Posted by on in Features

User Woes of Image Uploading

You’ve signed up on a new website and you are just crusing through filling out all your information. Then it comes time to upload a portrait of yourself.

You meticulously comb through all your pictures to find the best one and you finally try to upload it. “Image must be smaller than…” frustrated, you either give up or if you care, then you figure out some way to shrink the image.

What if the website could resize the image for you and you never had to see an error that causes more work?

Let’s Do Some Research

Any time we want to tackle a problem with some code, there’s some work we need to do up front: research.

This is a lot of back and forth with a search engine. Many blog posts will explain everything and the process it takes to get from point A to point B.

That’s tedious for me and likely boring for you, so for this example, let’s get hands on. If I wasn’t here, you’d need to do this research yourself. To compromise, I’ve left a trail of bread crumbs that you could use to resize an image using JavaScript.

A lot of writing software is looking stuff up. 90% of that is figuring out what stuff to look up, so some of those search terms are valuable keywords to keep in mind when doing work like this. They will also help you if you decide to expand on the code I’ve written in the example below.


For this demo, you can choose an image to resize. It’ll show the original image next to the resized image. I’ve set the resized image’s maximum width or height to be 480px and it’ll try to be the same MIME type as the original, but canvas has some limitations.

Try to run the code locally on your computer and play with the code. A few suggestions to try out:

  • Change the maximum dimension
  • Resize an image using a URL
  • Add a way to specify the image dimension using an <input type="text" /> element


For this image resizer, we wrote it as a module that exports three functions:

  • loadFile(file): takes a File as an argument and returns it as a dataUrl
  • resizeImage(imageSource, maxDimensionSize): takes an imageSource of either a dataURL or a path to an image URL and returns an object with both a blob and dataURL version of the resized image. maxDimensionSize will be either the maximum width or height of the resized image, based on whichever is larger.
  • getResizedImageFromFile(file, maxDimensionSize): takes a File and maxDimensionSize and composes loadFile and resizeImage.

All three of these functions are asynchronous, which means the code can run in parallel with other code. It’s worth noting because there is some nuance with asynchronous vs synchronous code.

Going Beyond

In our code, we’ve used quite a few Promises. They can be a whole topic on their own, but at their core, Promises are one way of handling asyncronous code.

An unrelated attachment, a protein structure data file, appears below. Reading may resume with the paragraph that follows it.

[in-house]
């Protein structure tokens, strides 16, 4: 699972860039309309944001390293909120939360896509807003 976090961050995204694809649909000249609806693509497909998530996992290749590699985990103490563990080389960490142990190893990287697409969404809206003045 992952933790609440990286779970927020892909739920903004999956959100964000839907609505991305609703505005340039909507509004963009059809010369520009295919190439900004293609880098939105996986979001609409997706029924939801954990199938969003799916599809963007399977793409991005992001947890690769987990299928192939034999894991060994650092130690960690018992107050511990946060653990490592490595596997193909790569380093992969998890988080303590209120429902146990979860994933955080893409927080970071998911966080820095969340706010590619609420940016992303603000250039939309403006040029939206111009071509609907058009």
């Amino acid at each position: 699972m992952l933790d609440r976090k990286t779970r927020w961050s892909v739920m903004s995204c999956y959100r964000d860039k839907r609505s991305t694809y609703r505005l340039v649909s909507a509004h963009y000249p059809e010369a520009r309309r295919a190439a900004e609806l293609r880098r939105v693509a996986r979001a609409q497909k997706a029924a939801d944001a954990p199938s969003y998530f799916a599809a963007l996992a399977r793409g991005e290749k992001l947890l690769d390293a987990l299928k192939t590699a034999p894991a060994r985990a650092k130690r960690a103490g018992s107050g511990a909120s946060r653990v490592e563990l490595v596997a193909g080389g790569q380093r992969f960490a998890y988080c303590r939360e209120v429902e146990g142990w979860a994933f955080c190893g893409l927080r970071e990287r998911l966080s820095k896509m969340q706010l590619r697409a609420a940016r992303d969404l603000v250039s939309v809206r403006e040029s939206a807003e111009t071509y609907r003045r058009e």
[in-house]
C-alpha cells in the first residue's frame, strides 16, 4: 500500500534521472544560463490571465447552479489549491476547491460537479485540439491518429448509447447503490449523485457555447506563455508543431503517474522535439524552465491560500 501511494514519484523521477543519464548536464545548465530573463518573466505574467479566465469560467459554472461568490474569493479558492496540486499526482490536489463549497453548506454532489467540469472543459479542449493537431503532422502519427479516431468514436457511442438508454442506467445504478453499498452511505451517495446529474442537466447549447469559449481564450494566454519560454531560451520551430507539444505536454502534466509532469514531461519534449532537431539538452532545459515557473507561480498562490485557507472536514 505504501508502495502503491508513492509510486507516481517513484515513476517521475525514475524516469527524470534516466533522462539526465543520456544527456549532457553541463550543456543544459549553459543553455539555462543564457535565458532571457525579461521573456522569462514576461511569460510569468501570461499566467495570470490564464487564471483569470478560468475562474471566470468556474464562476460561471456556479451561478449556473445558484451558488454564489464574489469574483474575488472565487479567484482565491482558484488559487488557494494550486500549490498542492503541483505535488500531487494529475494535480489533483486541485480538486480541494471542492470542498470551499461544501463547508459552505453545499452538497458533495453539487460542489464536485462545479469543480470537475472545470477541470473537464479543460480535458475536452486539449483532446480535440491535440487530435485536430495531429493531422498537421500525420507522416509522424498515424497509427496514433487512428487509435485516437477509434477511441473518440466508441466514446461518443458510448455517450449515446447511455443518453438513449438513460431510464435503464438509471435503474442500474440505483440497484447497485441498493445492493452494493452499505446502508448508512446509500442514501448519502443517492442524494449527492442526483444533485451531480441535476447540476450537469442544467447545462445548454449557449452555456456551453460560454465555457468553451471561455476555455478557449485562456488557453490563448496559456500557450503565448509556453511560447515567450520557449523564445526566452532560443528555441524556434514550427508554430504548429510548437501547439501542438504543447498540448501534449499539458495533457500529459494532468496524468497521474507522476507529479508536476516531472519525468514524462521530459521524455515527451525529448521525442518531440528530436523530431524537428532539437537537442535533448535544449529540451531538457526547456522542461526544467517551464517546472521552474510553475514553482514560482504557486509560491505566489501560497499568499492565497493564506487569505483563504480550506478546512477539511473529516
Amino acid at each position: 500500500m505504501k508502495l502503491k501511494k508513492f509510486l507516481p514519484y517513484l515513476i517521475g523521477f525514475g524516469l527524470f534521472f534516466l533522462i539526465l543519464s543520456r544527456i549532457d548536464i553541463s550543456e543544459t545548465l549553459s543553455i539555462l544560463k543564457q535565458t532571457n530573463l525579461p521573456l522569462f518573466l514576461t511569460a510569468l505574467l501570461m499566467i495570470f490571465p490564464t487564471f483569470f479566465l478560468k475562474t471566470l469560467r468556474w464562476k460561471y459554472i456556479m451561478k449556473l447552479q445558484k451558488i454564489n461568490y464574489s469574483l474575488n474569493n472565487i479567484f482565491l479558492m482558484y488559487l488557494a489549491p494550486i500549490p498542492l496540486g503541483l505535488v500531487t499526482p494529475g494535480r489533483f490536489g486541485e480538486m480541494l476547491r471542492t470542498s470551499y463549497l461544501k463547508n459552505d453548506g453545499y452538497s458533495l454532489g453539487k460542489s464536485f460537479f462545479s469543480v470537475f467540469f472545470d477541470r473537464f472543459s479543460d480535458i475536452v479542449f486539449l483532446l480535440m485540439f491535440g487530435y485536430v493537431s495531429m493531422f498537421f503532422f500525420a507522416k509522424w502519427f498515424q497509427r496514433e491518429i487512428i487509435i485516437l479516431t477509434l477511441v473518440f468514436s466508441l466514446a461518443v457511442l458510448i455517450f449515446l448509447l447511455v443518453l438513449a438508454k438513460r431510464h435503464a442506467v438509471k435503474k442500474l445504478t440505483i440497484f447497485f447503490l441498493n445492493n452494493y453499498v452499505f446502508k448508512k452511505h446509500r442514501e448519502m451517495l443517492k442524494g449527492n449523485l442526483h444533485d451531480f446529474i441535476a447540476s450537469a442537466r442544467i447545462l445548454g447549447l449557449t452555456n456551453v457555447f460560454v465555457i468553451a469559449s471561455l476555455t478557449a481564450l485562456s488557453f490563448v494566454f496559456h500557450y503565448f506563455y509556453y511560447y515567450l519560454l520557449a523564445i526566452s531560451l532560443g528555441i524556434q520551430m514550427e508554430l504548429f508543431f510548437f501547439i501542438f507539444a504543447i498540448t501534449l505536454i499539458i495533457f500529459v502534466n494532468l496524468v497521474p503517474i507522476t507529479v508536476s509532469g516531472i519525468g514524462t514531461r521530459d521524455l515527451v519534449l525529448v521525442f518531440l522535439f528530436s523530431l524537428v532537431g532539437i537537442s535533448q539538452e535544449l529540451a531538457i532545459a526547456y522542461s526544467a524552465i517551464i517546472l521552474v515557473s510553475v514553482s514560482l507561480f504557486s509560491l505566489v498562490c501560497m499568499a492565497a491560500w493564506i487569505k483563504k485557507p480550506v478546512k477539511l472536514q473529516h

Imagine you want to hang out with your best friend. You say, “Dinner tonight?” and they respond, “I promise to get back to you.” You continue to go about your day as usual, as if we can do that while waiting for a text, until they respond. They can either accept and then you add dinner to your calendar or they reject it and you figure out other plans.

You might also notice async and await in there. async is a way of saying, “This function can run in parallel” and await can only be used in an async function. When you use await, you’re telling the code to not continue until until you get a response back, which is why it needs to run in an async, parallel executing function.

To incorporate this with the first example, you text your friend, “Dinner tonight?” and then stare at your phone for 2 hours until they respond back to you. The day itself continued to move along, but you were just anxiously awaiting their response and incapable of doing anything else, just like me whenever I send a text.

Wrap Up

At this point, hopefully you’ve got a better understanding of asyncronous code with Promises, async and await. The image resizing code was a practical excuse to get you introduced to a complex topic. I find a lot of code examples end up being contrived and I ask, “But when would I actually use that?” If you have a practical use case for Function Generators, please let me know.

At a minimum, at least you now have some code you can send to some website administrator the next time you get an “Image is too large” error when you’re just trying to post a selfie.

Tyler believes the future lies in a decentralized, distributed web and that it's possible to change the world by sharing knowledge freely. So he hates both ads and paywalls.